JEONJU, South Korea — The 15th Jeonju International Film Festival (JIFF) raised its curtain quietly Thursday, in deference to the devastating ferry disaster that had recently halted the entire South Korean entertainment industry. But the country’s top indie film event also opened on an inspiring note, with the premiere of Mad Sad Bad, an ambitious omnibus 3D project that signals new possibilities for the technology in the local industry.
“The entire country is in mourning but I believe the film can help achieve the role of cinema, which is about communication and healing,” said JIFF festival director Ko Suk-man about the recent maritime accident that has left at least 219 dead and the rest of the country watching the ongoing rescue and recovery efforts.
Ko went on to praise the opening film’s three directors — Ryoo Seung-wan (The Berlin File), Han Ji-seung (Papa) and Kim Tae-yong (Late Autumn) — for venturing into the world of 3D — in a different way from Hollywood. The Korean indie film industry has been rather shy about creating 3D films due to the medium’s reputation for being expensive, genre-specific and unnecessary for drama.
“When it comes to 3D, comparison with Hollywood is inevitable. But Mad Sad Bad distances itself from mega-budget spectacles and poses a very important question about the aesthetics of 3D technology in film. This project is meaningful in that it presents an authentic fusion between technology and storytelling,” he said.
Choi Ik-hwan, filmmaker and head of the Korean Academy of Film Arts (KAFA), produced Mad Sad Bad as part of the state supported body’s KAFA+ project. The film is due to hit national theaters after JIFF on May 15 via CJ Entertainment. Though comprised of three shorts that vary in theme and genre, each film utilizes 3D technology to heighten the viewer’s emotional connection to the story.
In the first segment, Ghost, Ryoo dramatizes a true story about two high school boys who become involved in a violent turn of events as they try to help a girl they met on social media. Naturally, a dizzying array of chat box windows floods the screen at various depths.
“It was a great challenge to create depth using separate frames, and so I had to approach filmmaking in a different way from how I’ve worked so far,” said Ryoo, adding that he felt “dizzy” and would have to work on post-production more to adjust the coloring. Nevertheless the filmmaker believes that “3D can be a powerful tool for depicting reality with an added dimension.”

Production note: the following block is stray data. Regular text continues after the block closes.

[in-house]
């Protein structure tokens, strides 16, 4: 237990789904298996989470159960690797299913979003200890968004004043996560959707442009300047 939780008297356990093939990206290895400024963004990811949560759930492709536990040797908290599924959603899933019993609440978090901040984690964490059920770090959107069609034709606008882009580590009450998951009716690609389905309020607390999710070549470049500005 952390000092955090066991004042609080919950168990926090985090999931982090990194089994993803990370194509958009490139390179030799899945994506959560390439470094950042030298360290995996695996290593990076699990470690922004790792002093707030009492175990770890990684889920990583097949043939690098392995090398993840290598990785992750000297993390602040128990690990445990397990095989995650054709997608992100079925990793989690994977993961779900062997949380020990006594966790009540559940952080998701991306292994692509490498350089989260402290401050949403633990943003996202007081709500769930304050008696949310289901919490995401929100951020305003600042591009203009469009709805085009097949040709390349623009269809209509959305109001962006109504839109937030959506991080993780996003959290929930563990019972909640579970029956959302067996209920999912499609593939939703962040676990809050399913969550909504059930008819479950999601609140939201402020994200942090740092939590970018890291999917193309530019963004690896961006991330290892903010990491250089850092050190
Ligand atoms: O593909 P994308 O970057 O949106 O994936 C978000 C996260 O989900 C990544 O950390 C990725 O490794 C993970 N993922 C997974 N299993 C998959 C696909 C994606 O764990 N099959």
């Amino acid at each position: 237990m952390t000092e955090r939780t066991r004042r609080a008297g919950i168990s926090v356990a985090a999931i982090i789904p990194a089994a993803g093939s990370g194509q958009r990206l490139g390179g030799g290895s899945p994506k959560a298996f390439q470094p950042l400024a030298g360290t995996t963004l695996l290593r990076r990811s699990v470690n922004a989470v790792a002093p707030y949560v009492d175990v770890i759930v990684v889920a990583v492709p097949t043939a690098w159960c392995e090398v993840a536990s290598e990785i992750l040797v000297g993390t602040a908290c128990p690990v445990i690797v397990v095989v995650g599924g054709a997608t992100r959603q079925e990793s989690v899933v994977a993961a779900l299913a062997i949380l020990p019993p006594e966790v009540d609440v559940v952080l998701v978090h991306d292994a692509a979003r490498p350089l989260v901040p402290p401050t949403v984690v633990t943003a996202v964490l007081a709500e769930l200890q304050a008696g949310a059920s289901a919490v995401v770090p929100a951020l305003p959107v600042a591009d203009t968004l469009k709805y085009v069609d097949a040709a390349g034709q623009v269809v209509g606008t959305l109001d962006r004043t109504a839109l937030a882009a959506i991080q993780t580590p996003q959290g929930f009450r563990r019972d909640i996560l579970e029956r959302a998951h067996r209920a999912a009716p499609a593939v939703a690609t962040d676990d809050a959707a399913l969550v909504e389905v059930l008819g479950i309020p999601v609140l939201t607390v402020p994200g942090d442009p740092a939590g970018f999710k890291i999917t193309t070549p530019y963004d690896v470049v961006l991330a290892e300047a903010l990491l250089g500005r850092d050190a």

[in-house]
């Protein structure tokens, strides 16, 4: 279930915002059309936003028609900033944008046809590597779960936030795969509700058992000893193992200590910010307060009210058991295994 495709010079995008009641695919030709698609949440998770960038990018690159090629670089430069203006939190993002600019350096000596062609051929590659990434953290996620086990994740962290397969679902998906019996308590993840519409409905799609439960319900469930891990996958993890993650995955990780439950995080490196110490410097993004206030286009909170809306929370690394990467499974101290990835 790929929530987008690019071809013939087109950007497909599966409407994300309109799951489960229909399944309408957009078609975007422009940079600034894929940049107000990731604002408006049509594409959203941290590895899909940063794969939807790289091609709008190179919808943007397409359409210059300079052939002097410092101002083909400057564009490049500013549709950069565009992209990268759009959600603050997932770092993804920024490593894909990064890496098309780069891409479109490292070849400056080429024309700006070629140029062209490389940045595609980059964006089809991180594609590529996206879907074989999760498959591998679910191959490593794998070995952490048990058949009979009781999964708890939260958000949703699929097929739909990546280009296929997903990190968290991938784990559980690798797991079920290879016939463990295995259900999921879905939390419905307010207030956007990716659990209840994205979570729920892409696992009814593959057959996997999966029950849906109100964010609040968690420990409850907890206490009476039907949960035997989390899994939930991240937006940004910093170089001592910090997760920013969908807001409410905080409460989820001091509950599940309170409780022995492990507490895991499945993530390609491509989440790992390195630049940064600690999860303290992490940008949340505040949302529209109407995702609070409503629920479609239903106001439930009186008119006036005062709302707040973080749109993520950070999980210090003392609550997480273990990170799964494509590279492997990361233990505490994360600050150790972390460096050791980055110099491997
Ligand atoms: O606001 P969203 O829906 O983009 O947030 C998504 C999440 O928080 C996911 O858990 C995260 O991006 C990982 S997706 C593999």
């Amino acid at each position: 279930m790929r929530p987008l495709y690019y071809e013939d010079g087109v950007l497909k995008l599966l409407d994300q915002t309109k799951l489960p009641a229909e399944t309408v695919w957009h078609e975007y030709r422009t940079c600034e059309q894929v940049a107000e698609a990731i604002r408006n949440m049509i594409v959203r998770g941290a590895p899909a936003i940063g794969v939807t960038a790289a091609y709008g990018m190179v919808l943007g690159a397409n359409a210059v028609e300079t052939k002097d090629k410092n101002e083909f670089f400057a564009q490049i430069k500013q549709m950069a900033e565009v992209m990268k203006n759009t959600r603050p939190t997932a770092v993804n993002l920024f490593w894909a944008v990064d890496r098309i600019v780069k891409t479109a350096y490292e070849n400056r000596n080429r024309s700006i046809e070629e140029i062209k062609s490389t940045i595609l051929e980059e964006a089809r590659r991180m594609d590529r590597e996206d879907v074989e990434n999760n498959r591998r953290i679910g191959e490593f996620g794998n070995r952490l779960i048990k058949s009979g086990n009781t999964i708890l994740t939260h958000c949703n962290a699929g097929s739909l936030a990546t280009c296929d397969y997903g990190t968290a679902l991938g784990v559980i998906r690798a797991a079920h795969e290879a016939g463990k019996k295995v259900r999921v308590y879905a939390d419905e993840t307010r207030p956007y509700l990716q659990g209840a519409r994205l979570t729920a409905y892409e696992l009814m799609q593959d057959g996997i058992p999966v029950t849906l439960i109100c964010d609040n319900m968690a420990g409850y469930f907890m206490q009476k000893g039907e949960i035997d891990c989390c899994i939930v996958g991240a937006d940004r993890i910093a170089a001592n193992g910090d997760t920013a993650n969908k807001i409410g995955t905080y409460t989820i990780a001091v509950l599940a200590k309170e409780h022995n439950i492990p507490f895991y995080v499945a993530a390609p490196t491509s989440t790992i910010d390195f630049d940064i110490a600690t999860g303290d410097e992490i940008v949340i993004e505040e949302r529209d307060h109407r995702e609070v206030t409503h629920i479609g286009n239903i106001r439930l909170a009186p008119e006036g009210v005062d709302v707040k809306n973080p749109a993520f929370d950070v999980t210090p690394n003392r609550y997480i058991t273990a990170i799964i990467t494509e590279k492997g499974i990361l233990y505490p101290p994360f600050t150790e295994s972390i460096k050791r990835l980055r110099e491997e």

In I Saw You, Han opted to add a romantic musical spin to the zombie genre. Set in a future where zombies are medically treated and given the opportunity to be manual laborers, the film poses questions about love and memory in the tradition of Eternal Sunshine of the Spotless Mind.
“It was a great experiment for me to break down genres, establish emotional connections and to work the musical aspect into the visual effects. I’m not sure if it worked, but if the opportunity presents itself I’d love to explore the different layers [3D allows], particularly when it comes to capturing light, dust and reflections,” said Han. “New challenges are central to the creative process.”
Last but not least in Picnic, Kim adds a splash of fantasy to a poignant story about a little girl whose autistic younger brother goes missing. Visual effects are used to hit subtle emotional chords in this finely wrought family drama.
“While this is a 3D film, I focused on capturing the talent of this beautiful actress sitting next to me, instead of the technological aspect,” Kim said about the film’s eight-year-old star Kim Su-an.
“When making films I’m always concerned about how to make the internal reality of the film believable [for audiences], and allow them to feel closer to the character. I think 3D, like 2D, is just one of the ways you can achieve this. Personally I’m able to relate better with 2D films but I realized that I could express things differently in 3D,” he said.
JIFF runs until May 10, featuring 181 films from 44 countries, including 40 world premieres.